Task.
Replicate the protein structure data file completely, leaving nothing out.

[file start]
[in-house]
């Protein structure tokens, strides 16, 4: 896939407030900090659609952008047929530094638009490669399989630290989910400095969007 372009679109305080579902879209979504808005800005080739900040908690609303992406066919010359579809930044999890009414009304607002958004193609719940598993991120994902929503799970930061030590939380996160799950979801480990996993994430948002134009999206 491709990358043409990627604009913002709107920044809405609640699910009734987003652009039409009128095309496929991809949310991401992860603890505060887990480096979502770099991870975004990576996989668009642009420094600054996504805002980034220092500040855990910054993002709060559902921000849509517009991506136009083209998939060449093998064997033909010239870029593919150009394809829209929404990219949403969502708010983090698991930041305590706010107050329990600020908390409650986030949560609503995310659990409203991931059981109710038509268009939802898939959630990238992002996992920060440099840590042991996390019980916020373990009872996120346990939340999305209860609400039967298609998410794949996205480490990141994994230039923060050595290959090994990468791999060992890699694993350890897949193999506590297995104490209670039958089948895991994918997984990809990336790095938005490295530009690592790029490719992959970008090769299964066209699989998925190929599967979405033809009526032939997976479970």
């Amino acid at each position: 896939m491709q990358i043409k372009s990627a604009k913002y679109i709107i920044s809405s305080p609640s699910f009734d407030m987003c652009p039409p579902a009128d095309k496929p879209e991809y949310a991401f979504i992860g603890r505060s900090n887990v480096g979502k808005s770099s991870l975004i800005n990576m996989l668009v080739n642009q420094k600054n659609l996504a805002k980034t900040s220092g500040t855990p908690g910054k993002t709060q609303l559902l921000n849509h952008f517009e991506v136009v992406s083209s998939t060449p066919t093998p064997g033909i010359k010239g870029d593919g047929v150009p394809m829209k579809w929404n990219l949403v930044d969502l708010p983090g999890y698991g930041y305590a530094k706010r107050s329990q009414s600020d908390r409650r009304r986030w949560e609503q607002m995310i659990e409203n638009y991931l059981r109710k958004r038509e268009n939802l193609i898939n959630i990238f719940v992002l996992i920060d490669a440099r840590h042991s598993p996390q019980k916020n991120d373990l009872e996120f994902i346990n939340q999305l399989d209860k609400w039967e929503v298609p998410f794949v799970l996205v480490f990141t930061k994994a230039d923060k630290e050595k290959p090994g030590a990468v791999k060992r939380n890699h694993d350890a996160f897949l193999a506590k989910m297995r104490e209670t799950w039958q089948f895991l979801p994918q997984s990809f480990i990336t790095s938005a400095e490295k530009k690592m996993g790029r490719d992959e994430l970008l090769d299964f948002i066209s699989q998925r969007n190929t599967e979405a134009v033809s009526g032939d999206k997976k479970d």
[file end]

[in-house]
């Protein structure tokens, strides 16, 4: 896939407030900090659609952008047929530094638009490669399989630290989910400095969007 372009679109305080579902879209979504808005800005080739900040908690609303992406066919010359579809930044999890009414009304607002958004193609719940598993991120994902929503799970930061030590939380996160799950979801480990996993994430948002134009999206 491709990358043409990627604009913002709107920044809405609640699910009734987003652009039409009128095309496929991809949310991401992860603890505060887990480096979502770099991870975004990576996989668009642009420094600054996504805002980034220092500040855990910054993002709060559902921000849509517009991506136009083209998939060449093998064997033909010239870029593919150009394809829209929404990219949403969502708010983090698991930041305590706010107050329990600020908390409650986030949560609503995310659990409203991931059981109710038509268009939802898939959630990238992002996992920060440099840590042991996390019980916020373990009872996120346990939340999305209860609400039967298609998410794949996205480490990141994994230039923060050595290959090994990468791999060992890699694993350890897949193999506590297995104490209670039958089948895991994918997984990809990336790095938005490295530009690592790029490719992959970008090769299964066209699989998925190929599967979405033809009526032939997976479970």
């Amino acid at each position: 896939m491709q990358i043409k372009s990627a604009k913002y679109i709107i920044s809405s305080p609640s699910f009734d407030m987003c652009p039409p579902a009128d095309k496929p879209e991809y949310a991401f979504i992860g603890r505060s900090n887990v480096g979502k808005s770099s991870l975004i800005n990576m996989l668009v080739n642009q420094k600054n659609l996504a805002k980034t900040s220092g500040t855990p908690g910054k993002t709060q609303l559902l921000n849509h952008f517009e991506v136009v992406s083209s998939t060449p066919t093998p064997g033909i010359k010239g870029d593919g047929v150009p394809m829209k579809w929404n990219l949403v930044d969502l708010p983090g999890y698991g930041y305590a530094k706010r107050s329990q009414s600020d908390r409650r009304r986030w949560e609503q607002m995310i659990e409203n638009y991931l059981r109710k958004r038509e268009n939802l193609i898939n959630i990238f719940v992002l996992i920060d490669a440099r840590h042991s598993p996390q019980k916020n991120d373990l009872e996120f994902i346990n939340q999305l399989d209860k609400w039967e929503v298609p998410f794949v799970l996205v480490f990141t930061k994994a230039d923060k630290e050595k290959p090994g030590a990468v791999k060992r939380n890699h694993d350890a996160f897949l193999a506590k989910m297995r104490e209670t799950w039958q089948f895991l979801p994918q997984s990809f480990i990336t790095s938005a400095e490295k530009k690592m996993g790029r490719d992959e994430l970008l090769d299964f948002i066209s699989q998925r969007n190929t599967e979405a134009v033809s009526g032939d999206k997976k479970d």